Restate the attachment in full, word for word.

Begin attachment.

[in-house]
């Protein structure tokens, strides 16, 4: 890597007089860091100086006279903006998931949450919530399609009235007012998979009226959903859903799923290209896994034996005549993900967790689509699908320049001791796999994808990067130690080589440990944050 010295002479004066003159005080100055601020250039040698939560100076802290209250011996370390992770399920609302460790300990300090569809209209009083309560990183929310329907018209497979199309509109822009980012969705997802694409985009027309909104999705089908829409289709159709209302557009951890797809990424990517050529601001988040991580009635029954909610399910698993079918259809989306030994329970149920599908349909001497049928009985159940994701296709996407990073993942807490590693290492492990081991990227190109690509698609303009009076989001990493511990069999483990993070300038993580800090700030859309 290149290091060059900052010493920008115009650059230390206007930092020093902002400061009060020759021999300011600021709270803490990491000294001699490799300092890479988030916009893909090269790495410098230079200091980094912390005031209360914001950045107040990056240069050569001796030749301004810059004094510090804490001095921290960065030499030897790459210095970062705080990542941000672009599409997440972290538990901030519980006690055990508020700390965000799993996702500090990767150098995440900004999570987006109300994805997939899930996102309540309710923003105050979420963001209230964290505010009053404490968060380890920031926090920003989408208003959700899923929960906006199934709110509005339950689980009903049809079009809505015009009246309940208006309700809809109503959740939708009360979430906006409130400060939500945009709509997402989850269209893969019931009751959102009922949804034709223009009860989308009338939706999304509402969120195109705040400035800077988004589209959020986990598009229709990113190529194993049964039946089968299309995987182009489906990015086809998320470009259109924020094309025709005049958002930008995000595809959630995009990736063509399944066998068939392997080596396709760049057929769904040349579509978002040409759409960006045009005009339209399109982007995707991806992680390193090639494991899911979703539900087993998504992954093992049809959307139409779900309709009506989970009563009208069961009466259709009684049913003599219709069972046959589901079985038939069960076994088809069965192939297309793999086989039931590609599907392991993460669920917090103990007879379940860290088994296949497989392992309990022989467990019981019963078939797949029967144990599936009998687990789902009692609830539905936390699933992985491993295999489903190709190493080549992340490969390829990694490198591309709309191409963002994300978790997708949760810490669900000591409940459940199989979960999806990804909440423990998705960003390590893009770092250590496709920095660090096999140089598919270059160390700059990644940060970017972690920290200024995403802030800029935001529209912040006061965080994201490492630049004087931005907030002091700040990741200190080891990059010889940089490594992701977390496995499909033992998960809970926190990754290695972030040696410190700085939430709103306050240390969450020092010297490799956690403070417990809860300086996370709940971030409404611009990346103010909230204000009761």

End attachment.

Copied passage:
[in-house]
């Protein structure tokens, strides 16, 4: 890597007089860091100086006279903006998931949450919530399609009235007012998979009226959903859903799923290209896994034996005549993900967790689509699908320049001791796999994808990067130690080589440990944050 010295002479004066003159005080100055601020250039040698939560100076802290209250011996370390992770399920609302460790300990300090569809209209009083309560990183929310329907018209497979199309509109822009980012969705997802694409985009027309909104999705089908829409289709159709209302557009951890797809990424990517050529601001988040991580009635029954909610399910698993079918259809989306030994329970149920599908349909001497049928009985159940994701296709996407990073993942807490590693290492492990081991990227190109690509698609303009009076989001990493511990069999483990993070300038993580800090700030859309 290149290091060059900052010493920008115009650059230390206007930092020093902002400061009060020759021999300011600021709270803490990491000294001699490799300092890479988030916009893909090269790495410098230079200091980094912390005031209360914001950045107040990056240069050569001796030749301004810059004094510090804490001095921290960065030499030897790459210095970062705080990542941000672009599409997440972290538990901030519980006690055990508020700390965000799993996702500090990767150098995440900004999570987006109300994805997939899930996102309540309710923003105050979420963001209230964290505010009053404490968060380890920031926090920003989408208003959700899923929960906006199934709110509005339950689980009903049809079009809505015009009246309940208006309700809809109503959740939708009360979430906006409130400060939500945009709509997402989850269209893969019931009751959102009922949804034709223009009860989308009338939706999304509402969120195109705040400035800077988004589209959020986990598009229709990113190529194993049964039946089968299309995987182009489906990015086809998320470009259109924020094309025709005049958002930008995000595809959630995009990736063509399944066998068939392997080596396709760049057929769904040349579509978002040409759409960006045009005009339209399109982007995707991806992680390193090639494991899911979703539900087993998504992954093992049809959307139409779900309709009506989970009563009208069961009466259709009684049913003599219709069972046959589901079985038939069960076994088809069965192939297309793999086989039931590609599907392991993460669920917090103990007879379940860290088994296949497989392992309990022989467990019981019963078939797949029967144990599936009998687990789902009692609830539905936390699933992985491993295999489903190709190493080549992340490969390829990694490198591309709309191409963002994300978790997708949760810490669900000591409940459940199989979960999806990804909440423990998705960003390590893009770092250590496709920095660090096999140089598919270059160390700059990644940060970017972690920290200024995403802030800029935001529209912040006061965080994201490492630049004087931005907030002091700040990741200190080891990059010889940089490594992701977390496995499909033992998960809970926190990754290695972030040696410190700085939430709103306050240390969450020092010297490799956690403070417990809860300086996370709940971030409404611009990346103010909230204000009761």